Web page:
Over the past few months, we have received a marked increase in the number of enquiries from advisers looking to transfer their client’s self-invested personal pensions (SIPP) to a different administrator.
This isn’t a new issue, but what we are now seeing are requests to bulk transfer whole books of SIPPs across to us, rather than it being one or two.
Talking to the advisers, the main reasons for this are continued consolidation, lack of development in technology and a sense that some administrators are not focused on developing their business.
So advisers are concerned about lack of development in a business, but of major concern to the SIPP administrator is their exposure to non-standard assets.
Recent regulatory changes mean that it is no longer possible for a SIPP provider to allow a client to invest in potentially toxic assets, but they may still have assets on their books that are toxic. Continuing to manage these assets, which in some cases are valueless, can be a huge cost to the administrator not only in regards to capital adequacy but also in time. In some instances, this could lead to an increase in client fees or more often than not deterioration in client service standards.
The increases in capital adequacy requirements for SIPP administrators that came into force in September 2016 caused some consolidation, but not as much as was expected.
Instead, there were a number of administrators that changed their investment propositions to reduce their capital adequacy requirements. This has meant that a number of clients who would like to either initiate an investment or increase their current investment in certain asset classes are no longer able to, as the administrator has stopped accepting them.
Bad administration is a further reason why we are seeing advisers wanting to move their clients. Although the implementation of recent regulatory changes has caused some unforeseen issues for administrators, service levels are something that have been scrutinised for many years.
Efficiency, accuracy and depth of knowledge and experience are all key attributes for SIPP administrators and are important to advisers. So, if a deadline is missed, a payment is made incorrectly or a client request is not processed correctly, it can all reflect badly on the adviser.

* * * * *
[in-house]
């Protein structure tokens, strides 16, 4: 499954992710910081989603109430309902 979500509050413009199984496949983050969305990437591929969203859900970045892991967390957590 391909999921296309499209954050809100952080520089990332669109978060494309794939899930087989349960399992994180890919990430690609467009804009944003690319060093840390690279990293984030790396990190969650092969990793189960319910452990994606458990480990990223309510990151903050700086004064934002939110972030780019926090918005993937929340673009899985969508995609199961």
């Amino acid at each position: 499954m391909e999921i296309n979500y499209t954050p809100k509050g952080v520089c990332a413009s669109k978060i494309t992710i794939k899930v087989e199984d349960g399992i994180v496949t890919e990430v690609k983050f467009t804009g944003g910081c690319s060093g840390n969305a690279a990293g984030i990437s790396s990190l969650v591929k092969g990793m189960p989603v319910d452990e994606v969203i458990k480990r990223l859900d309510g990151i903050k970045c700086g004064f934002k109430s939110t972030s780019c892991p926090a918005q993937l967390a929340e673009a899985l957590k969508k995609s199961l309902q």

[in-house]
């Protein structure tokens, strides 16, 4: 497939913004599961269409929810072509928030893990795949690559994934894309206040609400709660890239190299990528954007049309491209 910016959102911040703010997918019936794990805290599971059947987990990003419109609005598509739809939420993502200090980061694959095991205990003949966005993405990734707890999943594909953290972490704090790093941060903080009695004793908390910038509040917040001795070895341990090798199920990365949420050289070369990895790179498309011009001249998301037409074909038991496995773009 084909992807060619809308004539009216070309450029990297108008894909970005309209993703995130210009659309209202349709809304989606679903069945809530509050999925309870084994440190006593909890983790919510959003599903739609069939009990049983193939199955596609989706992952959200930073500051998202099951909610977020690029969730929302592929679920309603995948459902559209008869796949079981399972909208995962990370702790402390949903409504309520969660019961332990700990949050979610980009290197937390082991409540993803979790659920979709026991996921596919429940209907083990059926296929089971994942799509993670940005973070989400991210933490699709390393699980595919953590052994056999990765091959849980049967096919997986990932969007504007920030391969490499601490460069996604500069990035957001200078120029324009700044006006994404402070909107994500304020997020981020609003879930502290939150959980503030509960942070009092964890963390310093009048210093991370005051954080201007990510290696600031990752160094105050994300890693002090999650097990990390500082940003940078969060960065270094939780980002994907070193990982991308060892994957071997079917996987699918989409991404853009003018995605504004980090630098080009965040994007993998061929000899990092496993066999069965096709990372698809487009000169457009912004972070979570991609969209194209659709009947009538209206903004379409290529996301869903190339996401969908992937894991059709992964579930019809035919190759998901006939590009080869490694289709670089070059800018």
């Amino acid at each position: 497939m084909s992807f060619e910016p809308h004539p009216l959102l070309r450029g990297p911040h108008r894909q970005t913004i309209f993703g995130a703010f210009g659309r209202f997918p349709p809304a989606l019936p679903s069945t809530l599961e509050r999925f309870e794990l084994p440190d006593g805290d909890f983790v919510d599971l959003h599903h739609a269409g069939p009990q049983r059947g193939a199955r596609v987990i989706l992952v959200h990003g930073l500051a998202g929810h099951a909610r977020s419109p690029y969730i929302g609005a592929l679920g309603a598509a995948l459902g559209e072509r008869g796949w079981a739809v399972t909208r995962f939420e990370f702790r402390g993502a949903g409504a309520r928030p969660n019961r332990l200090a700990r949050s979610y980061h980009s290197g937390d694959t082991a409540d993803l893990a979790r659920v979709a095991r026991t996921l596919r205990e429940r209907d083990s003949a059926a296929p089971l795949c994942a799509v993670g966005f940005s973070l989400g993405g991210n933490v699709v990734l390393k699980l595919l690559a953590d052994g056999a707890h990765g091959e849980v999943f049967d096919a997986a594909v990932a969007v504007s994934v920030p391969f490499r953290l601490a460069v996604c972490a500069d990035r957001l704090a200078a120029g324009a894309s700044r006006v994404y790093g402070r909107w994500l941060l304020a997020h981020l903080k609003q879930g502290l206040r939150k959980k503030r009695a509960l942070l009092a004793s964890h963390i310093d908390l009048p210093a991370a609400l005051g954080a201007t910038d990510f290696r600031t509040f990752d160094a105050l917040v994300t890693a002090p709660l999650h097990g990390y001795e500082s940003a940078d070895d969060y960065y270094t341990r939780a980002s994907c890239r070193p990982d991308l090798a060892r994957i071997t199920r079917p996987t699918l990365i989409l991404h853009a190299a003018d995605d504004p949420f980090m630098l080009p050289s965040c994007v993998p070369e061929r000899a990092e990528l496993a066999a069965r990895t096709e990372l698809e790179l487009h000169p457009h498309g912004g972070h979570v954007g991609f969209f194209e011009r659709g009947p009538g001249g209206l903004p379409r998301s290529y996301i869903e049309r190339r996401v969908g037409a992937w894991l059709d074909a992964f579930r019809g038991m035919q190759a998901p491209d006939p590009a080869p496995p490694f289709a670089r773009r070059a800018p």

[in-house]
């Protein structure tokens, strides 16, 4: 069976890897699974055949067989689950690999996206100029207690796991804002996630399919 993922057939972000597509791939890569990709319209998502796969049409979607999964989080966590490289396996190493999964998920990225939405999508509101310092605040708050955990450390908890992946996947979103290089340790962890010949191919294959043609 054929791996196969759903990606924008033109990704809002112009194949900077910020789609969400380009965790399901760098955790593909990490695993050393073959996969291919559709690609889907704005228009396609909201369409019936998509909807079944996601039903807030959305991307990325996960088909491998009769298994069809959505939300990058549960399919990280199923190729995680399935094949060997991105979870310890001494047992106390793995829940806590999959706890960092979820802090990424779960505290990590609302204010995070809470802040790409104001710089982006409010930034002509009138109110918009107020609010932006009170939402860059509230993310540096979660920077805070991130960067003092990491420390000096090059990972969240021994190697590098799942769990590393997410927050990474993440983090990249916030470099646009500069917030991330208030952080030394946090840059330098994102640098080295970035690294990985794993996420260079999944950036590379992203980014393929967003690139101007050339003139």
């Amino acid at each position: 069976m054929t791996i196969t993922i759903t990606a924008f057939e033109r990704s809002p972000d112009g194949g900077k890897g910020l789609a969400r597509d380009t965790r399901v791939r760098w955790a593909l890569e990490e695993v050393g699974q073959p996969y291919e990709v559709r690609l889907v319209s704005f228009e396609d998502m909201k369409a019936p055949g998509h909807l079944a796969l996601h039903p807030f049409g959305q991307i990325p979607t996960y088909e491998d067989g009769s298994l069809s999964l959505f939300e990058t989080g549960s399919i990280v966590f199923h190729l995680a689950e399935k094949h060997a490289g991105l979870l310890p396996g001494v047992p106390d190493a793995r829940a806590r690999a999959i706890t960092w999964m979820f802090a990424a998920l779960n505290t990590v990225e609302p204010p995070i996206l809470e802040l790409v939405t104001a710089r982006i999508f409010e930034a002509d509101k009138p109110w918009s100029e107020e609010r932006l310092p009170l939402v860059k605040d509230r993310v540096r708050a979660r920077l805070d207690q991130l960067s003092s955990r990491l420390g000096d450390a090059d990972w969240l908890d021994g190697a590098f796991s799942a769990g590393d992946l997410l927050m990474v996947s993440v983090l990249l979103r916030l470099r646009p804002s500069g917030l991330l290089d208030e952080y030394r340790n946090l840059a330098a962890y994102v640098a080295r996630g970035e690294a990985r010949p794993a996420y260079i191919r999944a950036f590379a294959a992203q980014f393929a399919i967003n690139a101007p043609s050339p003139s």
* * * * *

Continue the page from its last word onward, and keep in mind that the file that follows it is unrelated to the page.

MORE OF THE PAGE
This means they need to be sure they are working alongside an administrator who can meet the needs of not only themselves but their clients too.
Often the process of transferring a whole book of business can seem daunting to an adviser firm, and understandably so.
The first stage involves completing a thorough due diligence process to ensure a new SIPP administrator will provide a better service and meet the client expectations and needs. The final stage is the process of physically moving the book of SIPPs. It is important that this is made as easy and pain-free as possible for the adviser firm so that they can concentrate on servicing their clients and not on administration. We created a team that can handle this process from start to finish for advisers, believing this is the most efficient way to handle bulk transfers.
With more advisers looking for SIPP administrators who are dedicated to the industry, secure, diligent and can provide a high-quality service, it is important that we, as providers, make this as easy as possible.
At the end of the day, the clients are what is most important and ensuring they are given the ability to achieve their expectations.
David Bonneywell is director at Talbot and Muir